ARENA is providing $23 million in funding to develop an Australian-first energy-from-waste project in Western Australia which will reduce waste going to landfill.
Co-developed by Macquarie Capital (Australia) Limited and Phoenix Energy Australia, the $668 million facility will be located in the Kwinana Industrial Area 40km south of Perth.
The facility will recover energy from waste, delivering approximately 36MW of baseload electricity capacity – enough to power 50,000 households.
The facility will divert up to 400,000 tonnes per year of municipal solid waste from non-recyclable curbside collection. The plant will also be capable of processing commercial and industrial waste and construction and demolition waste.
The waste will be sourced from a range of sources including local councils in the Perth metropolitan area.
The Kwinana energy-from-waste facility will be owned by a consortium including Macquarie and the Dutch Infrastructure Fund (DIF). The Clean Energy Finance Corporation is also committing up to $90 million in debt finance towards the project. The project will be built by Acciona and will be operated by Veolia.
The project has the ability to generate large scale generation certificates (LGCs) for eligible feedstock in accordance with Clean Energy Regulator requirements.
The project has approval from the WA Environmental Protection Authority. The facility will produce an ash by-product which is commonly used as road base or in building and construction in Europe.
The project will use Keppel Seghers moving grate technology, which has not been previously used in Australia. This technology is used in more than 2000 facilities globally, with Keppel Seghers technology used in more than 100 waste-to-energy plants in 18 countries.
Energy from waste developments present an opportunity to source baseload electricity from a low emissions intensity source, while addressing waste management issues.
ARENA carries out life cycle analysis on all bioenergy projects in order to ensure it only funds projects that deliver a net benefit in terms of emissions reduction.
ARENA CEO, Darren Miller, said the project provides a renewable energy solution for reducing waste going to landfill.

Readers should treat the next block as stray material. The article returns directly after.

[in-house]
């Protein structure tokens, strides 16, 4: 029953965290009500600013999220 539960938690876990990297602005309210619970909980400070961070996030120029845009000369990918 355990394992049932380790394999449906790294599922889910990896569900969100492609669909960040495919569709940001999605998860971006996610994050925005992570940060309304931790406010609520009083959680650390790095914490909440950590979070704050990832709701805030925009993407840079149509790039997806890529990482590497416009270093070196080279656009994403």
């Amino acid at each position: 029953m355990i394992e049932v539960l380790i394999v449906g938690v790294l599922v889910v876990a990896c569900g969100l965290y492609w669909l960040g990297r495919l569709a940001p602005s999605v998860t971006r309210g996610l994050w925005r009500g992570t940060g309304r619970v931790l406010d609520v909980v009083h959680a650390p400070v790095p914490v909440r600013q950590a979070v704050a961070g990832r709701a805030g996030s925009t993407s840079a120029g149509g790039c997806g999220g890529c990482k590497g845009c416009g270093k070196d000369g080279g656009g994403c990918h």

“The use of combustion grate technology is well established in Europe and North America but has not yet been deployed in Australia.
“More than 23 million tonnes of municipal solid waste is produced annually in Australia and this project could help to divert non-recyclable waste from landfill and recover energy in the process,” Mr Miller said.
CEFC Energy from Waste lead, Henry Anning, said this is a large and complex project, requiring significant development capital and support from all levels of government.
“Australians produce almost three tonnes of waste per person per year. While the priority is always a strong focus on recycling and organic waste management, there is still a considerable amount of household waste from red-lidded bins ending up as landfill, where it produces a large amount of emissions,” Mr Anning said.
“Energy from waste investments such as the Kwinana plant are about creating new clean energy opportunities for Australia, while offering councils and households a practical and innovative way to manage waste. Just as importantly, they can significantly cut methane emissions produced by landfill.”
Macquarie Capital Executive Director, Chris Voyce, said, “The project is an example of the public and private sectors coming together to deliver a long-term solution to dual issues of dealing with the ever-growing pressures on landfill and generating low-carbon energies that are sustainable and reliable.
“We look forward to working with our team of financiers, and design, construction and operation specialists as we deliver this significant project for the community.”
Construction is expected to commence this month and is expected to be completed by the end of 2021.
Lauren ‘LJ’ Butler is the Assistant Editor of Utility magazine and has been part of the team at Monkey Media since 2018.
After completing a Bachelor of Media, Communications and Professional Writing at the University of Wollongong in 2014, and prior to writing about the utility sector, LJ worked as a Journalist and Sub Editor across the horticulture, hardware, power equipment, construction and accommodation industries with publishers such as Glenvale Publications, Multimedia Publishing and Bean Media Group.